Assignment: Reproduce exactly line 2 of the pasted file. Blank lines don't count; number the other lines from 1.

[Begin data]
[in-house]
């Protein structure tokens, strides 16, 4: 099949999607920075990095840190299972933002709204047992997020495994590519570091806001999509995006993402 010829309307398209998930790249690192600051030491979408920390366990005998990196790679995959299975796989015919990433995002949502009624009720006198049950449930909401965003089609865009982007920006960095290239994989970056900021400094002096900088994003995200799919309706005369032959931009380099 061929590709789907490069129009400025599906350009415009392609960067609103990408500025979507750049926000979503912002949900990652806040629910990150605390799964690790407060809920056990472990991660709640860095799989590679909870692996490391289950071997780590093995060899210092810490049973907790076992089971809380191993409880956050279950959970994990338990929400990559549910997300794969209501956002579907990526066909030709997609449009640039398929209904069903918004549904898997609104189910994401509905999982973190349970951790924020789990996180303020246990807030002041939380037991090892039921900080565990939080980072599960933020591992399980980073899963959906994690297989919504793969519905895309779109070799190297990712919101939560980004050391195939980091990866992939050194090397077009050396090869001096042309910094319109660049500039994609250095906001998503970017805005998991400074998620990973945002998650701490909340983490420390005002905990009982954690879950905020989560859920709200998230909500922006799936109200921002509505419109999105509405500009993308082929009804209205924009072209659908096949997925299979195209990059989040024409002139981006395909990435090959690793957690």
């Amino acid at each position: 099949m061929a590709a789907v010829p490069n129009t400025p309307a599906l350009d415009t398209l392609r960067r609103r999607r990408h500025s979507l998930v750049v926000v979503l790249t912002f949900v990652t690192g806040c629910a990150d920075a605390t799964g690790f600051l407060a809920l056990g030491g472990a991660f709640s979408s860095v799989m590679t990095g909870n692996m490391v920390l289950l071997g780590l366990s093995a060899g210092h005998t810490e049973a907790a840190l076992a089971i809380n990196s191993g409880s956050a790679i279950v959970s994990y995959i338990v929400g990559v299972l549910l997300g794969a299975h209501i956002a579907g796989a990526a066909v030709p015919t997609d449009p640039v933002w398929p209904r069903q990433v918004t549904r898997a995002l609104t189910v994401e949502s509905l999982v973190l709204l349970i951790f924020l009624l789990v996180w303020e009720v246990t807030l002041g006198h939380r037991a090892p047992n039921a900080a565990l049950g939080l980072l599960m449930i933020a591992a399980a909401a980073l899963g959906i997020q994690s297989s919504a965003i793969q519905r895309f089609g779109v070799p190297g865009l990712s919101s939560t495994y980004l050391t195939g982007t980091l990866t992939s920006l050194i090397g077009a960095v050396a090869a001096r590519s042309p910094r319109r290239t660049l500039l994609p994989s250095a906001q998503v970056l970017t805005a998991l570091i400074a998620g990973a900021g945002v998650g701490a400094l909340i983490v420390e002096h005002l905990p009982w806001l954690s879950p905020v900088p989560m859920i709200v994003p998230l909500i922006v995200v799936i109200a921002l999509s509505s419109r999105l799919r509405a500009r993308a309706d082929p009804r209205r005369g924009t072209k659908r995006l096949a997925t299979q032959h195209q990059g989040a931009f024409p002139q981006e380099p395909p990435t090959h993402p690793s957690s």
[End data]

């Protein structure tokens, strides 16, 4: 099949999607920075990095840190299972933002709204047992997020495994590519570091806001999509995006993402 010829309307398209998930790249690192600051030491979408920390366990005998990196790679995959299975796989015919990433995002949502009624009720006198049950449930909401965003089609865009982007920006960095290239994989970056900021400094002096900088994003995200799919309706005369032959931009380099 061929590709789907490069129009400025599906350009415009392609960067609103990408500025979507750049926000979503912002949900990652806040629910990150605390799964690790407060809920056990472990991660709640860095799989590679909870692996490391289950071997780590093995060899210092810490049973907790076992089971809380191993409880956050279950959970994990338990929400990559549910997300794969209501956002579907990526066909030709997609449009640039398929209904069903918004549904898997609104189910994401509905999982973190349970951790924020789990996180303020246990807030002041939380037991090892039921900080565990939080980072599960933020591992399980980073899963959906994690297989919504793969519905895309779109070799190297990712919101939560980004050391195939980091990866992939050194090397077009050396090869001096042309910094319109660049500039994609250095906001998503970017805005998991400074998620990973945002998650701490909340983490420390005002905990009982954690879950905020989560859920709200998230909500922006799936109200921002509505419109999105509405500009993308082929009804209205924009072209659908096949997925299979195209990059989040024409002139981006395909990435090959690793957690």